Despite Presenting Challenges, Coronavirus May Well Be Captive Insurance’s Finest Hour
By Sandra Fenters
Times like these are when captive insurance shows its’ real value in protecting America’s small and mid-sized businesses from disasters.
What we are seeing is: operating businesses with captive programs that insure relevant risks have both more complete and flexible insurance as well as access to more capital than most of their competitors. This is a major benefit.
The media is beginning to notice
There have been two columns written in the last few days that highlight what captive insurance brings to cover unlikely events.
Columnist Paul Sullivan of the New York Times wrote an article titled, “Once Scrutinized, An Insurance Product Becomes a Crisis Lifeline.” In it, Sullivan points out that:
“[Small Captive Insurance companies are] proving to be beneficial as the coronavirus pandemic shuts down local economies.”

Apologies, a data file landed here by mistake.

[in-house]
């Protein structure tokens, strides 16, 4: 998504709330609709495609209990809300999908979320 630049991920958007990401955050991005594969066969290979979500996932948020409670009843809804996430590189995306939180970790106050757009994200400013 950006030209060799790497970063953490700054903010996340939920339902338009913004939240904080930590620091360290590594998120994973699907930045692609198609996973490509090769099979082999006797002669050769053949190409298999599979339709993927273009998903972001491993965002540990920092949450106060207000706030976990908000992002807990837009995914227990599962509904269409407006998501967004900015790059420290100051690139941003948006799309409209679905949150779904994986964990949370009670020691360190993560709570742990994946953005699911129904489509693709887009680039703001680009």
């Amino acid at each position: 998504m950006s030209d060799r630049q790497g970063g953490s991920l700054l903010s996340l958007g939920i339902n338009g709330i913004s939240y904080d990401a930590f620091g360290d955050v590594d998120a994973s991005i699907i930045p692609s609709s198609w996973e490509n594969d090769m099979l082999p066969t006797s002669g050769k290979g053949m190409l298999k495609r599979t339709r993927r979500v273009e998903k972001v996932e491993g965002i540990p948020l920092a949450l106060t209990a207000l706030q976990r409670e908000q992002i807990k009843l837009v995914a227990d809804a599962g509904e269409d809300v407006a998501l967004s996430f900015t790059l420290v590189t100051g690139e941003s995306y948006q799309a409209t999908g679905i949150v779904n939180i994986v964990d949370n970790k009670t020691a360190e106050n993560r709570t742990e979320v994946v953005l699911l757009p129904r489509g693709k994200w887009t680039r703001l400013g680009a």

“Some of the more common coverage options, like the risk that business will be interrupted or a supply chain disrupted, are claims that business owners need to make. In this economic crisis, captives may be showing their worth.”
And yet another view:
Reporter Maria Ward-Brennan of the Captive Insurance Times interviewed Ben Whitehouse, an attorney nationally recognized in the captive insurance industry. Whitehouse states:
“The current COVID-19 pandemic is creating captive insurance’s chance to shine” and the “time is now for companies to start looking at captive insurance.”
“It is this kind of environment where a captive insurance company can be given a chance to shine. A captive not only gives businesses the chance to recapture unused premium, but it also allows for more flexible policy forms without the fine print exclusions that lead to coverage gaps.”
While the full effects of the coronavirus on the economy are yet to be tallied up, the businesses with captive insurance policies are in a stronger position to mitigate their risks and thrive in the future.